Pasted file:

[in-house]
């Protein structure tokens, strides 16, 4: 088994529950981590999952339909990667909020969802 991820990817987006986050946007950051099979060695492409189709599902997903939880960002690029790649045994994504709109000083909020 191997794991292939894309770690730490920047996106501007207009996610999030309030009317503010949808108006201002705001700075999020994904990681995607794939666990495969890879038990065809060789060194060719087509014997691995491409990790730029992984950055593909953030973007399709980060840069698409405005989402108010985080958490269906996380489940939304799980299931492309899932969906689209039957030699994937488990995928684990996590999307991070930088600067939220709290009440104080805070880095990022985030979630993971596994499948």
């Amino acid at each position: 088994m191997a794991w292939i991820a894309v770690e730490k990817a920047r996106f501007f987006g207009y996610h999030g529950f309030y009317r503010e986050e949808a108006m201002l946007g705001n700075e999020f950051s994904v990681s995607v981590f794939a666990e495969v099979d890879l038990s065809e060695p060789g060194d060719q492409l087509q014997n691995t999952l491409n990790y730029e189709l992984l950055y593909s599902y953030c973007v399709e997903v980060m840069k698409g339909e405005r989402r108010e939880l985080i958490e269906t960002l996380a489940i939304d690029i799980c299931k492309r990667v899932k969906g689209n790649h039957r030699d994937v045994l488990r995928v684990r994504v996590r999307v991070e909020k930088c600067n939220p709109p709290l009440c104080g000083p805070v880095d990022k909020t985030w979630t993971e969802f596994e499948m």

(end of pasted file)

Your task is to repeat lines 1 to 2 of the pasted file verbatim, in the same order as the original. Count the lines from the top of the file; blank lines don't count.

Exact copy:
[in-house]
């Protein structure tokens, strides 16, 4: 088994529950981590999952339909990667909020969802 991820990817987006986050946007950051099979060695492409189709599902997903939880960002690029790649045994994504709109000083909020 191997794991292939894309770690730490920047996106501007207009996610999030309030009317503010949808108006201002705001700075999020994904990681995607794939666990495969890879038990065809060789060194060719087509014997691995491409990790730029992984950055593909953030973007399709980060840069698409405005989402108010985080958490269906996380489940939304799980299931492309899932969906689209039957030699994937488990995928684990996590999307991070930088600067939220709290009440104080805070880095990022985030979630993971596994499948």